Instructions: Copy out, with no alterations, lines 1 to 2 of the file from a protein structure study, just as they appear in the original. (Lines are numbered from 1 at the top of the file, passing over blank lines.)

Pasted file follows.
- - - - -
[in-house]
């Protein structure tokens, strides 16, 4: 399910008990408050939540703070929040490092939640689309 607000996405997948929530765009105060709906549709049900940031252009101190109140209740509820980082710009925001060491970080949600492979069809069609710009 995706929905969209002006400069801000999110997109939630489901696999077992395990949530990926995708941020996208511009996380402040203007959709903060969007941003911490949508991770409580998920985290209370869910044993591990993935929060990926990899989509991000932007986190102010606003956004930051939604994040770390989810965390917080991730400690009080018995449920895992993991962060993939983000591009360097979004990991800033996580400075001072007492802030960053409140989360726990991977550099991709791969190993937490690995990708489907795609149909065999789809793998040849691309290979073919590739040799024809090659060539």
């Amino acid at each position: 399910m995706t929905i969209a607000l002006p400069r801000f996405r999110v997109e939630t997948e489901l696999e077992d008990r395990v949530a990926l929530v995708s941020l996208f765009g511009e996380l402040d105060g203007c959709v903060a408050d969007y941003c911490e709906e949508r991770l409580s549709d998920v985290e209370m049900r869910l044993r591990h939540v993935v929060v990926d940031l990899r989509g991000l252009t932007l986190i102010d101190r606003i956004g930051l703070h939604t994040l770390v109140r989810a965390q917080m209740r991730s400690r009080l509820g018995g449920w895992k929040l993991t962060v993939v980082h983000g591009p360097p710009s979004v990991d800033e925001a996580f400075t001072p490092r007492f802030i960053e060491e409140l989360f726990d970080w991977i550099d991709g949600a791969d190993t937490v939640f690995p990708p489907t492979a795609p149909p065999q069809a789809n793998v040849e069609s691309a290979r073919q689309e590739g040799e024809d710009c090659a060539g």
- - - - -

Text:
[in-house]
């Protein structure tokens, strides 16, 4: 399910008990408050939540703070929040490092939640689309 607000996405997948929530765009105060709906549709049900940031252009101190109140209740509820980082710009925001060491970080949600492979069809069609710009 995706929905969209002006400069801000999110997109939630489901696999077992395990949530990926995708941020996208511009996380402040203007959709903060969007941003911490949508991770409580998920985290209370869910044993591990993935929060990926990899989509991000932007986190102010606003956004930051939604994040770390989810965390917080991730400690009080018995449920895992993991962060993939983000591009360097979004990991800033996580400075001072007492802030960053409140989360726990991977550099991709791969190993937490690995990708489907795609149909065999789809793998040849691309290979073919590739040799024809090659060539």